Antonio Pacinotti

Antonio Pacinotti

Antonio Pacinotti (17 June 1841 – 24 March 1912) was an Italian physicist, who was Professor of Physics at the University of Pisa.


Pacinotti was born in Pisa, where he also died. He was the son of Luigi Pacinotti and Caterina Catanti, attended the istituto arcivescovile Santa Caterina, and took part in the second war of Italian independence as sergente volontario. He was a student of Carlo Matteucci and graduated in mathematics at Pisa under Riccardo Felici. He was appointed as assistant to the astronomer Giovanni Battista Donati in 1862, professor at the technological institute of Bologna in 1864, professor of physics at the University of Cagliari in 1873, and, finally, successor to his father in 1881 in the chair of technological physics at the University of Pisa. Among his students was Augusto Righi.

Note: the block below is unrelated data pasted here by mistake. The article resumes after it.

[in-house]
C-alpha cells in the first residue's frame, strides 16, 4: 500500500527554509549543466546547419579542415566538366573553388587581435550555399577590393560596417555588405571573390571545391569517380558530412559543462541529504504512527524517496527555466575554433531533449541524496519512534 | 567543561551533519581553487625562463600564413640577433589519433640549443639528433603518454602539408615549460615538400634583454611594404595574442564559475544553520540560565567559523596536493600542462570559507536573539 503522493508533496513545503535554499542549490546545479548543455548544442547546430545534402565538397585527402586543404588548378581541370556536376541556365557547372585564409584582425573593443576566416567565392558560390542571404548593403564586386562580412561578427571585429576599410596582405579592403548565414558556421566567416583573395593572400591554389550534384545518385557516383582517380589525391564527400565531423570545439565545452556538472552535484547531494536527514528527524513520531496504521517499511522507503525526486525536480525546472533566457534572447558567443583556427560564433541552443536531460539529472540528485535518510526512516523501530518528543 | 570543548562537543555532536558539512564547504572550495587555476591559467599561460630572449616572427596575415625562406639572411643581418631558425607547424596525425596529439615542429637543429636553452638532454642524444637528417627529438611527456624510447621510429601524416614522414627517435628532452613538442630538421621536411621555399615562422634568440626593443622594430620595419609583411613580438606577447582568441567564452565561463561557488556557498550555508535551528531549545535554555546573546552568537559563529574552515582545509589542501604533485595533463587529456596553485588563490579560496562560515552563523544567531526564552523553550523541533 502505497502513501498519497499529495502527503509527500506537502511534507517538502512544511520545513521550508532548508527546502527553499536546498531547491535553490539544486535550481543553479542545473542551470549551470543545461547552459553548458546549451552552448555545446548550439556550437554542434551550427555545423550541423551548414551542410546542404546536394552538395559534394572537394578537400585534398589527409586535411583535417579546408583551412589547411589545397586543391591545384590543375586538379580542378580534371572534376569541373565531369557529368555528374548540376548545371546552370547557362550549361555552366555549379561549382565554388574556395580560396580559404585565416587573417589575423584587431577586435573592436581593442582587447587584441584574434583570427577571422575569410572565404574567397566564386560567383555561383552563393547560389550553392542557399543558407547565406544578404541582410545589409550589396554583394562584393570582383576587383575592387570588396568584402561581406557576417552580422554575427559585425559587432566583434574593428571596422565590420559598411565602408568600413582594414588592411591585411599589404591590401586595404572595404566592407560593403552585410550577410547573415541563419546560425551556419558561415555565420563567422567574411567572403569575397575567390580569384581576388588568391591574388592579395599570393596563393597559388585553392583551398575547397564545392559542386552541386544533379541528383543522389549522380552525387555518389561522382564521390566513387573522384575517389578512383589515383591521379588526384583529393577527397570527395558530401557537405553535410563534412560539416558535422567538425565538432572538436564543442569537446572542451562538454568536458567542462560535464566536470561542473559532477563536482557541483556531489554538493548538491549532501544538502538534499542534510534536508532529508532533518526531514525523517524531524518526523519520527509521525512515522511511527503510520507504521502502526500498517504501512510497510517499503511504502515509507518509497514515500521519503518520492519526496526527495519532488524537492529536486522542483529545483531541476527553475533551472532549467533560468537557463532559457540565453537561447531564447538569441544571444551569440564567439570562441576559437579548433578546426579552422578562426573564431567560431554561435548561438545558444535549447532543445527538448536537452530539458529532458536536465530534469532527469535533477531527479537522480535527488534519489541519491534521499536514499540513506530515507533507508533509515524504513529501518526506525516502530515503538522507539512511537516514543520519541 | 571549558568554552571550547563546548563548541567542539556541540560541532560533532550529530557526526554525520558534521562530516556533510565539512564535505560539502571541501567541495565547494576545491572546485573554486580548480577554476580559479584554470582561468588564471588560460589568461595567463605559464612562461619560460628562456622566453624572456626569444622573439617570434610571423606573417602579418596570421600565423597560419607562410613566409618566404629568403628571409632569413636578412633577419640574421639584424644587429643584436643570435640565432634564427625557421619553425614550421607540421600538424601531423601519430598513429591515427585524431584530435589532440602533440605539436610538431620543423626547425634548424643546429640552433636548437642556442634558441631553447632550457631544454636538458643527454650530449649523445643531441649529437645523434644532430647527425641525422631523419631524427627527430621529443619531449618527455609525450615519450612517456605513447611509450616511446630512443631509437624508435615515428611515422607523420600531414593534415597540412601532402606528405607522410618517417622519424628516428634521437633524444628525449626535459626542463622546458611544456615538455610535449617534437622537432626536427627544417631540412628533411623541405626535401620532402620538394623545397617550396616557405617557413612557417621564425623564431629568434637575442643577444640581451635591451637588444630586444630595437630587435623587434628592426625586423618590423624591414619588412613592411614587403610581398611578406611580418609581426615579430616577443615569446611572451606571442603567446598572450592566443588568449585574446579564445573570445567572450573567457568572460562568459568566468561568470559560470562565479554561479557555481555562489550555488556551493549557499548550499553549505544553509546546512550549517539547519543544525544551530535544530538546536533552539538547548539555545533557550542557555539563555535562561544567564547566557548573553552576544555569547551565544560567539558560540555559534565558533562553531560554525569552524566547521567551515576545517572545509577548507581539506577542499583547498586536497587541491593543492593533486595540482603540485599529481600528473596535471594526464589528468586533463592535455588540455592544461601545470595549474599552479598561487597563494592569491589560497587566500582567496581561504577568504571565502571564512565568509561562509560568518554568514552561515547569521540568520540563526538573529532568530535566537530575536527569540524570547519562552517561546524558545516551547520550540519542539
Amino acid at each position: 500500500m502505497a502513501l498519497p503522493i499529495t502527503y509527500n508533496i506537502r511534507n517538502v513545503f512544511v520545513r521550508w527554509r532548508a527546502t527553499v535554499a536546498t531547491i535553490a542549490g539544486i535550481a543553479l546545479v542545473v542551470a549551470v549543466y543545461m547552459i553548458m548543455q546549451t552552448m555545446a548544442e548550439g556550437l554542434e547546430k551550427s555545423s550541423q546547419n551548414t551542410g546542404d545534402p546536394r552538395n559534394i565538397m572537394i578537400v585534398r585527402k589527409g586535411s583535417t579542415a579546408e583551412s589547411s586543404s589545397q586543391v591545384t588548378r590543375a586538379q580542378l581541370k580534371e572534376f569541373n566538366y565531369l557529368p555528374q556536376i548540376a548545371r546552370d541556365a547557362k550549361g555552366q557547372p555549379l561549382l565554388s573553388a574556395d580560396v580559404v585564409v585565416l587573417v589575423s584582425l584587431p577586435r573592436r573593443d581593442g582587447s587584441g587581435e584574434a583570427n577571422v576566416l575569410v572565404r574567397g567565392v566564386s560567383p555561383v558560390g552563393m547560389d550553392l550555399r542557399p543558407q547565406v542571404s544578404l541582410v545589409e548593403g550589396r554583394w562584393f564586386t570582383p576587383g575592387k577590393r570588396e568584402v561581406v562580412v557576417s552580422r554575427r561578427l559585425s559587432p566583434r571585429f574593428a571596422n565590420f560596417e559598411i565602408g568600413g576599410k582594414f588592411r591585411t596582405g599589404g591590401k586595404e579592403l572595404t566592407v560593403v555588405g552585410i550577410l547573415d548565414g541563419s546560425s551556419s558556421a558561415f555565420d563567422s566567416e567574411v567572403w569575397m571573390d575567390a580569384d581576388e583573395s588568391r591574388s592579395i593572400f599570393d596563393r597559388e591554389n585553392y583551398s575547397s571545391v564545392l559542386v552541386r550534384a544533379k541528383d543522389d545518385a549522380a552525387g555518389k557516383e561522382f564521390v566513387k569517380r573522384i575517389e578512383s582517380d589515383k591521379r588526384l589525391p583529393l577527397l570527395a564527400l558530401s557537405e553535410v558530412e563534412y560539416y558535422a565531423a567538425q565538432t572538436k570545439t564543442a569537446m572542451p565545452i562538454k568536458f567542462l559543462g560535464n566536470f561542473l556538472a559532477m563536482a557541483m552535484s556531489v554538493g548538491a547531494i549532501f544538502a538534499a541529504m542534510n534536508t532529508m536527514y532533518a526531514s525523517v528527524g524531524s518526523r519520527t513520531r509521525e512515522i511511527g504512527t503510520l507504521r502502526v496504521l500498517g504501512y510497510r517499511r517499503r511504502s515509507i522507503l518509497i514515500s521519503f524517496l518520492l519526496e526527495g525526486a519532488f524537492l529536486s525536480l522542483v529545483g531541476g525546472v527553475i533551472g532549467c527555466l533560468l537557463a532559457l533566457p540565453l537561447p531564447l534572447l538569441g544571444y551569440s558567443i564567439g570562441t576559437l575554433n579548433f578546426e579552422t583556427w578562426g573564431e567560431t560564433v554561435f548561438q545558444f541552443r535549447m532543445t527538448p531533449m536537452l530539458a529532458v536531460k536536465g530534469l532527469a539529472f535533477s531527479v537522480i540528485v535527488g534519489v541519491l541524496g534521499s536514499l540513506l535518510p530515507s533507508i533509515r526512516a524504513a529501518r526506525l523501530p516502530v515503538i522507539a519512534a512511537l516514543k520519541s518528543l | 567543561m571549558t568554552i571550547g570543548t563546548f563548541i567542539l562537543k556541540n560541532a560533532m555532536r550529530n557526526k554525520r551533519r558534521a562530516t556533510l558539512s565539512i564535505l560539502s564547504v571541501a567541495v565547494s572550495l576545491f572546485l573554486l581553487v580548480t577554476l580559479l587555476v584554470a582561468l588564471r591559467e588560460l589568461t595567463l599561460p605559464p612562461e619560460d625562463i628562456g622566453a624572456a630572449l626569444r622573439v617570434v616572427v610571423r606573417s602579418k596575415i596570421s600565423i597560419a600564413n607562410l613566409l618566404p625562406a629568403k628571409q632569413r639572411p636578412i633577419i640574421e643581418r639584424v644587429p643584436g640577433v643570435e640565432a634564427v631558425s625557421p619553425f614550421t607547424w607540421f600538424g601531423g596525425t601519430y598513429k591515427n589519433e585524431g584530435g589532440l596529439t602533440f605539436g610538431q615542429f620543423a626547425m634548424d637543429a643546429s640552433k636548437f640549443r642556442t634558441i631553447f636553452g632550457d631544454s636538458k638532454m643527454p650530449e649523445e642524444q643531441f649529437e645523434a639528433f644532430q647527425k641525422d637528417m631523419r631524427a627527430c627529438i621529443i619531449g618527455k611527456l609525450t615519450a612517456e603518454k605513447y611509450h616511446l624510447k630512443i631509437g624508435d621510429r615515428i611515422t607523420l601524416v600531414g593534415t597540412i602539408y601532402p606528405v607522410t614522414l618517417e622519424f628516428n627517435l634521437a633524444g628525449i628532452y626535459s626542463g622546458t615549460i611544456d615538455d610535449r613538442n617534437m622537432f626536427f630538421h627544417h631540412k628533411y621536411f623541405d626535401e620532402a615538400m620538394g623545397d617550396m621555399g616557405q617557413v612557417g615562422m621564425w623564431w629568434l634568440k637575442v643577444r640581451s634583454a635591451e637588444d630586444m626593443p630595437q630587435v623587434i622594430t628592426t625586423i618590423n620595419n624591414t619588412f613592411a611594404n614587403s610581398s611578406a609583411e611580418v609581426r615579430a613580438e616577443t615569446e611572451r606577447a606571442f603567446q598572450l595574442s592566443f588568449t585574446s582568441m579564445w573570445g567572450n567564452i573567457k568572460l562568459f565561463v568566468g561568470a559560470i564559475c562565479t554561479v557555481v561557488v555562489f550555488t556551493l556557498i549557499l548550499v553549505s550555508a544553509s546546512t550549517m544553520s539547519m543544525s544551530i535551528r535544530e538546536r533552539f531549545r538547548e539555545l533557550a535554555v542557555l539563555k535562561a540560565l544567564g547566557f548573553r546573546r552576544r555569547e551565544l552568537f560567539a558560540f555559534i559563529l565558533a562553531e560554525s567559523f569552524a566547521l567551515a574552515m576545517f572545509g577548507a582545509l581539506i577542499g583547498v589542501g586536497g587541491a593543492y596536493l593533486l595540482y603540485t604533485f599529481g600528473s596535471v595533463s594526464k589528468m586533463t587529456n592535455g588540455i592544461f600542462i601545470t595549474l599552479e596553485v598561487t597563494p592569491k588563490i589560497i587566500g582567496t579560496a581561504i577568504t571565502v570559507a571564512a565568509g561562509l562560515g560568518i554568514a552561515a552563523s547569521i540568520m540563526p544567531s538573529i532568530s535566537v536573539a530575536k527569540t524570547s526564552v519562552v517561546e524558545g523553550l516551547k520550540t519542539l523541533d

Pacinotti died in Pisa.

Scientific studies and invention of the dynamo

Pacinotti-Gramme ring armature
Dynamo of Pacinotti

He is best known for inventing an improved form of direct-current electrical generator, or dynamo, which he built in 1860 and described in a paper published in Il Nuovo Cimento of 1865. It used a ring armature around which was wrapped a coil of wire, to produce a smoother current than that available from previous types of dynamo. He found that the device could also be used as an electric motor.[1]

In July 1862, Pacinotti was one of several independent discoverers of the comet 109P/Swift-Tuttle.[2]

Lungarno Pacinotti, an embankment of the Arno River in Pisa, is named after him.[3]


External links

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